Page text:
Hanging knee raises are a real equalizer! Like squats, they’re tested the same for men and women. You must not swing or use momentum to make these reps, and you must hang onto the bar for the entire duration of the set. Make sure to grip the bar tightly while squeezing your shoulders down and back (basically, don’t hang like a limp noodle!) Imagine trying to bend the bar in half to intensify this feeling. Make sure to practice this at home!
Don’t underestimate a set of 20 knee raises. Bringing your knees above your waist takes a surprising amount of abdominal strength when you don’t use any momentum. When your feet come back down (also under control), I’ve found that aiming to put them just below (or even slightly in front of) your body is a great way to prevent momentum. People have found themselves in big momentum-trouble when they’ve extended their feet behind them on the “down” portion of the knee raises, because they start swinging back and picking up momentum. It almost becomes a mini-kip. Control is the name of the game with knee raises!
Finally we have the pull-ups, which are often the most challenging (and potentially heartbreaking) part of Century Test. Sometimes someone with plenty of time to spare just wants to get the test done and he or she does not give themselves adequate rest between the hanging knee raises and the pull-ups. I’ve seen very strong (but reasonably fatigued from 3 days of fun and intensive PCC work) people fail the test at the workshop because they couldn’t finish those last 1-3 pull-ups. An extra 30 seconds to 1 minute rest time between sets could have meant the difference between passing at the PCC or having to go home, regroup, train and submit a test video. It’s moments like these that we all wish for an “undo” or “rewind” button on life! Don’t underestimate the adrenaline rush of “test time”! Remember, it is not a race; you have 8 full minutes, so use it!
For the pull-ups, men will be doing 10 dead hang pull ups from a pull up bar with their choice of underhand or overhand grip. (If the bar is too high, and/or your hands are somehow shredded because you were inspired to overdo it a bit on the previous days, do not hesitate to ask us for a step stool!) Women will be performing 10 “Aussie” pull-ups (down under the bar—also known as bodyweight rows) from a waist-height bar. Again, I can’t encourage the ladies enough to experiment with these bodyweight rows. When practicing for the PCC, find a bar that’s the right height for you, and make sure that your body is positioned in such a way that you’re able to pull yourself up to the bar without having your feet slide—experiment with a mat, or a good shoe choice, etc. Pull yourself up close to the bar at the top of each rep, stay engaged (think plank) without having your body bow up or slump down.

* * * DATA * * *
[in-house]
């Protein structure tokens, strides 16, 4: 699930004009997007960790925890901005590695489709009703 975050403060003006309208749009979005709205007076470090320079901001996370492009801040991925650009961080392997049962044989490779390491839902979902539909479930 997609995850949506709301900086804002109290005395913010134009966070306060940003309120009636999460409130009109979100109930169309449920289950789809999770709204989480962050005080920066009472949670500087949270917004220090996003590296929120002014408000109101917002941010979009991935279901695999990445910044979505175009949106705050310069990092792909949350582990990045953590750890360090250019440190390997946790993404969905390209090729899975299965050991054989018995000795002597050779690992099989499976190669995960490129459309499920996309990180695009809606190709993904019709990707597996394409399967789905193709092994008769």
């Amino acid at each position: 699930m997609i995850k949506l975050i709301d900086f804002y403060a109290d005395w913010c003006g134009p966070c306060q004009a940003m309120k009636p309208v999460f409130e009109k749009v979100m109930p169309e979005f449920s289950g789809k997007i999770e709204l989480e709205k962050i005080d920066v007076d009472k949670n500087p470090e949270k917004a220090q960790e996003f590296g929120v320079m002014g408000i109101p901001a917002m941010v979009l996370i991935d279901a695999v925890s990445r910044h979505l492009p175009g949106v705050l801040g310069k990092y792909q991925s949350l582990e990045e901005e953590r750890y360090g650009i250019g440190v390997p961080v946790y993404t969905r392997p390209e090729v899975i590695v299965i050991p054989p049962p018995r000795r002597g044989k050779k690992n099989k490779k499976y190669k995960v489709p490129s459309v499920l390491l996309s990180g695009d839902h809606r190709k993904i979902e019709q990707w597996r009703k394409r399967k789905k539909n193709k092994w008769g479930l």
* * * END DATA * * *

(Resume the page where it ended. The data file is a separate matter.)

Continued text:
Men, make sure that you are doing full pull-up reps, as half reps won’t count and can be costly in terms of fatigue! A SLIGHT kink in the elbows at the bottom of the rep is technically allowed, but make sure to have someone check you and video yourself to make sure that you aren’t slipping into doing half-reps. And, no kipping or momentum allowed!
I hope that these details have been helpful, and please feel free to ask questions here and always at the workshop. We really do want everyone to pass if they are truly ready and able to represent the PCC as a certified instructor, while helping their students/clients improve their fitness and quality of life.
Hope to see you at a future PCC Workshop!
About Adrienne Harvey, Senior PCC Instructor, RKC-II, CK-FMS, Primal Move Nat’l Instructor: Originally RKC Certified in 2010, and RKC Level 2 certified in 2011, kettlebell and bodyweight training have been crucial in Adrienne’s personal quest for fitness. A core member of the PCC team, Adrienne loves sharing her knowledge with small groups and individuals. She also loves to develop recipes and workout programs to further support performance, body composition, and of course—FUN. Go to http://www.giryagirl.com for more information about Adrienne!